When defining the guest list, Emily Post recommends the "age plus one" rule --for a 5-year-old, for example, invite six guests -- and I think that's excellent advice. It keeps the group manageable regardless of whether parents stay or drop off their children.

If you do choose to include the whole class, be sure to consider the practical challenges. I've been to some parties so crowded with children that the birthday boy or girl has no idea who's there, and I recently attended one party that had a bouncy castle, puppies, ponies and a clown! Those parties are celebrations of excess, not of the child, and often end up more stressful than joyful. Parties should focus on bringing delight to children, not showing off who can throw the biggest party. Especially if you have a large group, less is more.

Children If a child is old enough to be in school, she is old enough to keep the party to herself during the school day. Coach her to keep mum, and explain why. If a friend asks her about the party around uninvited children, she should politely say it's a small party and she could only invite a handful of children.

Children can have great fun participating in party planning. Starting around age 3, kids can choose the party theme and cake from two or three options, and can help fill party favors. After you've set a budget and a guest list limit, older children can help allocate funds to activities, cake or goody bags. You'll hear a lot less begging and whining if you allow some choice within firm boundaries.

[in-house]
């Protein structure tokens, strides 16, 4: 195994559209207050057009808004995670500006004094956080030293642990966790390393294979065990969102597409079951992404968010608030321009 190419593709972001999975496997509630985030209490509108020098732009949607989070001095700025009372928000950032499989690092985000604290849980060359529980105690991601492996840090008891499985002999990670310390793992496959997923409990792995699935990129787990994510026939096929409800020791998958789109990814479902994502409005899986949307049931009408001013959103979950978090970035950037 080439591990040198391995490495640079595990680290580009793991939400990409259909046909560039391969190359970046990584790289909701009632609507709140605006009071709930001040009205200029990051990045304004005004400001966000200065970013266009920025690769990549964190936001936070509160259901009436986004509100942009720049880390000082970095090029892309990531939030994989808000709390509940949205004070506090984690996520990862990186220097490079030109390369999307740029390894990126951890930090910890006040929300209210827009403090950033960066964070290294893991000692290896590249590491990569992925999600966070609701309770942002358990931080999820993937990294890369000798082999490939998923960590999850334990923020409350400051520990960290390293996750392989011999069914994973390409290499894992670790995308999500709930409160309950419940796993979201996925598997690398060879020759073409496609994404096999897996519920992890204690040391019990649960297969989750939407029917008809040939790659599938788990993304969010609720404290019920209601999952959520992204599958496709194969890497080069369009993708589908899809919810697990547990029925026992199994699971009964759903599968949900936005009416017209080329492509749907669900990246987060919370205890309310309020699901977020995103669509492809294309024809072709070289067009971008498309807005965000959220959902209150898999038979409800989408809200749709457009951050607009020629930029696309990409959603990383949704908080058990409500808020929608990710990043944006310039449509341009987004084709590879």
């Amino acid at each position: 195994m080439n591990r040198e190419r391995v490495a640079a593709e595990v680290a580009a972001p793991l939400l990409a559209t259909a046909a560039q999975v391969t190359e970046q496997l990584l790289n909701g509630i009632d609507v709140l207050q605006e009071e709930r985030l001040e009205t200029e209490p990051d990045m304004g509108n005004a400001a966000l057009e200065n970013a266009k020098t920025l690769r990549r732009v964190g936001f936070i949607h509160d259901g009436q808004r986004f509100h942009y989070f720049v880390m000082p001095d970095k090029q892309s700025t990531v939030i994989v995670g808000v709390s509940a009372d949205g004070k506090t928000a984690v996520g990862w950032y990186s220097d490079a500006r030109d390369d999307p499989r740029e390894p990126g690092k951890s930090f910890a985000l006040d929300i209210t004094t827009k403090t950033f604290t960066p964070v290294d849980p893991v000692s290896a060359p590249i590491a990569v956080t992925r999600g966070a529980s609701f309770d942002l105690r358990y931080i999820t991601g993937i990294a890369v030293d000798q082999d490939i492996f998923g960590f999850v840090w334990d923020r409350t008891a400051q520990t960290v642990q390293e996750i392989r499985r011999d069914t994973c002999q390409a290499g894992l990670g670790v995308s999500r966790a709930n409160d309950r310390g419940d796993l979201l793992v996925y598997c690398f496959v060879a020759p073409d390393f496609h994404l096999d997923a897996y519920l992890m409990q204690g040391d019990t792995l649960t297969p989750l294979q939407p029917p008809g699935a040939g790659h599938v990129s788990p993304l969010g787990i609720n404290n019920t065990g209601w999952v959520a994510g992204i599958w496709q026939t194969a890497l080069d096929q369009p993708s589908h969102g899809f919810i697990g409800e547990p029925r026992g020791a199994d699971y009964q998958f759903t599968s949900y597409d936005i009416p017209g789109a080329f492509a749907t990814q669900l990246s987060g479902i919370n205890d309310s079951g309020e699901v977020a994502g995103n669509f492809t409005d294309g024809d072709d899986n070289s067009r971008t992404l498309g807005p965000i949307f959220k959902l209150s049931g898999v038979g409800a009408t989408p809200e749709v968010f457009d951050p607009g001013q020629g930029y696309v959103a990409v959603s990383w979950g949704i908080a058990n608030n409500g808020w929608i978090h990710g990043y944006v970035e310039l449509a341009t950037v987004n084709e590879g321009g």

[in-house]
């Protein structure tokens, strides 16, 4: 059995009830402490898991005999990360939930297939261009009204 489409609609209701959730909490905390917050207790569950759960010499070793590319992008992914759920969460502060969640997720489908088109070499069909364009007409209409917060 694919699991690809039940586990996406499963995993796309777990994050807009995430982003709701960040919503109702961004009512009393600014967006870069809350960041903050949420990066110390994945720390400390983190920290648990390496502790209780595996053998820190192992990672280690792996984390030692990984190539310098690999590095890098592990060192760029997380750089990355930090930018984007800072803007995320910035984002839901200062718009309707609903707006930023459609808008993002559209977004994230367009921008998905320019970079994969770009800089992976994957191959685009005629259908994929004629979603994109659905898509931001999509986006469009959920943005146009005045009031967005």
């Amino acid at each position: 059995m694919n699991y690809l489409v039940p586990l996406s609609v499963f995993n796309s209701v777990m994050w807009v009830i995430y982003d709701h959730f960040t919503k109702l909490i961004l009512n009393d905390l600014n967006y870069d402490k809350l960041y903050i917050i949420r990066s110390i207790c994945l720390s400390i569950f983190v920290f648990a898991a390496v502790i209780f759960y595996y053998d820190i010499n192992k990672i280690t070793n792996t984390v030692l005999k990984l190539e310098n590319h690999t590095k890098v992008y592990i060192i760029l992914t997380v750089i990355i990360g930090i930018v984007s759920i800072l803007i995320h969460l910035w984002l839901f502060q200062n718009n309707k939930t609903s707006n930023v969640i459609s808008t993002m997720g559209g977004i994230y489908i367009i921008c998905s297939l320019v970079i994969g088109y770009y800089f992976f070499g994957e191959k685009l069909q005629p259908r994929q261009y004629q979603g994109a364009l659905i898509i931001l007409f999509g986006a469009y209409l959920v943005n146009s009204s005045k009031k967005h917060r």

If your child is old enough to practice politely receive presents, opening them during the party can be a great opportunity to use those skills. For very young children, however, put the gifts aside until the guests have gone.

After the party, children should write thank-you notes for their gifts within two weeks. (For suggestions on painless thank-you notes, see my earlier article.)

If your child discovers he's been left out of a fête, share a story from your own experience, emphasizing how you handled it. Talk through some practical reasons why he may have been left out, like constraints on space or budget. However, discourage wallowing -- if there's one thing we Brits know, it's the value of a stiff upper lip! Help him move on by planning something special with him and a friend, like a trip to the movies or a museum.

Schools Insist on etiquette. While children are learning proper social behavior, a bit of extra reinforcement can be useful. Although a compulsory guest list intrudes on the family sphere, it is perfectly appropriate -- and even beneficial -- for schools to regulate behavior within their own territory.

Teachers should discourage party talk during the school day. Just as it would be rude for adults to hand out party invitations to half the office at lunch, children should not be permitted to distribute invitations in view of classmates. While many schools forbid invitations at school altogether unless they include the whole class, I think that's nonsense; it's fine for children to discreetly place invitations in individual cubbies or folders.

With a bit of prior planning and respect for good old-fashioned etiquette, birthday parties can be great fun. Keep it small, keep it simple and embrace the opportunities parties bring children to learn to become amiable, courteous adults.